I had a lot of trouble trying to make a connection between ice cream and writing. I had a few ideas, but nothing was coming together in an interesting way. So I decided to go to the source. After dinner with a friend in the Flatiron district a few days ago, I suggested we try the gelato at Eataly. Unfortunately, on that brutally hot day, half of New York City had the same idea. So we crossed the street to check out the Shake Shack in Madison Square where the line for cold items is usually much shorter than that for hamburgers and fries. That’s where the other half of New York City had gathered. We abandoned our efforts and boarded our respective subway trains. But I had one more option before I cried uncle—my subway stop happens to be right in front of Dylan’s Candy Bar, a mecca of sweet treats. Once again, my desire for ice cream and inspiration was thwarted. This time by a busload of tourists. The universe, perhaps in collaboration with my bathroom scale, was sending a message—no ice cream for you tonight.
Walking home, I remembered another time my quest for ice cream was unfulfilled. I was around six or seven, and with twenty-five cents in my pocket I walked to the Dairy Freeze with my older sister and her friend Dinah after dinner one summer night. This was exciting because we were kids out without an adult in the nighttime (although not yet dark) and because our journey involved the crossing of a street (although not a busy one) and the Dairy Freeze was a place where teenagers gathered in all their thrilling and slightly frightening grownupness.
I stood on line to get my cone—waffle, not sugar—filled with a beautiful swirl of vanilla and chocolate, and I had enough money to get chocolate sprinkles, too. Heaven. Sneaking peeks at the teenagers, I waited for the others to get their ice cream. I took a couple of careful licks, wanting to make sure my cone lasted for the entire walk home.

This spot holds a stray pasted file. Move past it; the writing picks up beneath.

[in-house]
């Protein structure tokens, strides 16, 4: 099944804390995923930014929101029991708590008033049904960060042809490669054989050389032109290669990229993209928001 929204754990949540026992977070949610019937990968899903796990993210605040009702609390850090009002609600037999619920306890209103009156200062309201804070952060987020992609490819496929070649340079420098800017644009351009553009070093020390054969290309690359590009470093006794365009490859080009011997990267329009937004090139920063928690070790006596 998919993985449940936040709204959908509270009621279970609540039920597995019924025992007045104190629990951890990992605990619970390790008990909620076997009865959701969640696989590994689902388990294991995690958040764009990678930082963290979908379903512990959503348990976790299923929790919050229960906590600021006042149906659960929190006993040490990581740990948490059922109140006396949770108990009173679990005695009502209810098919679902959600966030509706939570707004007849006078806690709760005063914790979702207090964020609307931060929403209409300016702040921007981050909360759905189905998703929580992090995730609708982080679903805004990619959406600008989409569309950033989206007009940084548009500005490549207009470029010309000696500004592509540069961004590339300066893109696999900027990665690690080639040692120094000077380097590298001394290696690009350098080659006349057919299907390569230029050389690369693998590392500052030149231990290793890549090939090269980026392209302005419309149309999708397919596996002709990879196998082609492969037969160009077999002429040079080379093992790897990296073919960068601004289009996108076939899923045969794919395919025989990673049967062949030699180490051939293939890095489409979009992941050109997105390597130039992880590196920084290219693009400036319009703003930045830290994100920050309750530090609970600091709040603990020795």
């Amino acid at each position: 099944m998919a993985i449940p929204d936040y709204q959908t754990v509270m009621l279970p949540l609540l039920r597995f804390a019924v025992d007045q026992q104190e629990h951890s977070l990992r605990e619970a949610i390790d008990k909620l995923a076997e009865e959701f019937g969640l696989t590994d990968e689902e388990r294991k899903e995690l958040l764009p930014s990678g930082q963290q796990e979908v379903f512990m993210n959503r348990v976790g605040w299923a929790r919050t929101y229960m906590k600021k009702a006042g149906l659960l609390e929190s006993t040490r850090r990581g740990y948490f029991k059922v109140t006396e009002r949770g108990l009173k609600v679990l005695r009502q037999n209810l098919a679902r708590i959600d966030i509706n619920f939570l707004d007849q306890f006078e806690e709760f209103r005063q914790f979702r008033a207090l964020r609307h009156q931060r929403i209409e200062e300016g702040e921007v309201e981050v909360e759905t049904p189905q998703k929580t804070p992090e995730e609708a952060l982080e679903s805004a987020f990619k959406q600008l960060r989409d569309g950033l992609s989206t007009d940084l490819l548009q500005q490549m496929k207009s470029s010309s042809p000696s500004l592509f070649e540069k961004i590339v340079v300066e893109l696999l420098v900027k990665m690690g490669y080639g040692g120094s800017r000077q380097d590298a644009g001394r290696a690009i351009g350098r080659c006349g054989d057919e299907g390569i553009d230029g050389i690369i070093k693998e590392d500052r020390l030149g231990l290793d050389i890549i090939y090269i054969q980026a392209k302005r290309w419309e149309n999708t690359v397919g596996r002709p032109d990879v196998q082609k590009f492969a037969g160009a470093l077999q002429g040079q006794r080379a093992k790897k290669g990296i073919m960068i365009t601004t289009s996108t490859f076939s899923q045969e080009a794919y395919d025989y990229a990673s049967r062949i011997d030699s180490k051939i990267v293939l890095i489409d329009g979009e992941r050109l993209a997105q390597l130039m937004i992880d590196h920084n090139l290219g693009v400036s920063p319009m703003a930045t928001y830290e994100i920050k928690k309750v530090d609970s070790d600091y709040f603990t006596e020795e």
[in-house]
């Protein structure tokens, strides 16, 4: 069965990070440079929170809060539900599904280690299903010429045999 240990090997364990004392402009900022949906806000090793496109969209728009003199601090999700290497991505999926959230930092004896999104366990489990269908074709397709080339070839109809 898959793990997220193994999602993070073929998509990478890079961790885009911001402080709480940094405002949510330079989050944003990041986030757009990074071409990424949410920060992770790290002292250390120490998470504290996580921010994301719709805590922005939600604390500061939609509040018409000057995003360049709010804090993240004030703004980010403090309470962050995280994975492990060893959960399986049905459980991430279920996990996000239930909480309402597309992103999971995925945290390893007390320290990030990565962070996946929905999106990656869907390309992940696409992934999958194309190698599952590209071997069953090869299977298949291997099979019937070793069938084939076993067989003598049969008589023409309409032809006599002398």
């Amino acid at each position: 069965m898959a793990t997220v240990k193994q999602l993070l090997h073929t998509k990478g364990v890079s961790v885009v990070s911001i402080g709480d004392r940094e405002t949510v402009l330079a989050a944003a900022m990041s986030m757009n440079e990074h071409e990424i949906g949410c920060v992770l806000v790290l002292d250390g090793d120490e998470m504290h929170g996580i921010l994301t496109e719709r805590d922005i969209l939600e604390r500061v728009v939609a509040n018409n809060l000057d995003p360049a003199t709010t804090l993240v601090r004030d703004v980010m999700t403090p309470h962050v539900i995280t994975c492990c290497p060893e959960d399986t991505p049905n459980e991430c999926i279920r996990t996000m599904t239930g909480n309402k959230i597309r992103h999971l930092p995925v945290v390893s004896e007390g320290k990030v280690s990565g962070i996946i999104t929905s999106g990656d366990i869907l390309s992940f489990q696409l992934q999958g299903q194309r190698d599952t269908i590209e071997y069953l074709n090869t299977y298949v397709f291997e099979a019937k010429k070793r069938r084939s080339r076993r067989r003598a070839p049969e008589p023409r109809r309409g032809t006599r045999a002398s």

Dinah was riding her brother’s much-too-big bicycle, so she wolfed down her ice cream and tried to climb on the bike. Instead, she and the bike fell into me, knocking me down and sending my ice cream—splat!—onto the sidewalk.
Teenagers laughed, Dinah yelled at me for being in her way, and my sister gobbled up her ice cream so that she wouldn’t have to share.
I can still remember the swirl of feelings—sad about the loss of my ice cream and almost two weeks’ allowance, outrage at being blamed for what was clearly Dinah’s mistake, humiliation at being knocked over and yelled at in front of teenagers, and hurt that instead of defending and/or helping me, my sister ate her ice cream and sided with her friend.
I held in the tears until I got home and shared my outrage with my parents. I don’t know what I expected. That they’d take me right back to the ice cream store and buy me a cone? That they call Dinah’s mother and insist she refund my quarter? That they punish my sister (who was now laughing at me) for being such a brat?
None of that happened. To them, the loss of my ice cream cone wasn’t a big deal. My disappointment would be fleeting. There would be plenty of cones in my future. They were tired and impatient and told me to stop crying and get ready for bed. And that dismissal stung as much as the rest of it. But the thing is, like many adults, they didn’t remember what it felt like to be a kid or how important ice cream cones could be, especially when purchased with your own money.
My disappointment was fleeting as was my anger, but I still remember. I remember the acuteness of my disappointment, the passion of my outrage, the intensity of my hurt in that moment.
Even many ice cream cones and bigger disappointments later, I can still draw on those feelings. I don’t ever want to dismiss my characters’ feelings (or those of real-life children) because they are childish, because they are something my characters will get over. My being an adult hasn’t gotten in the way of that. I take their hurt and outrage and sadness seriously, and I think that’s why I write for children.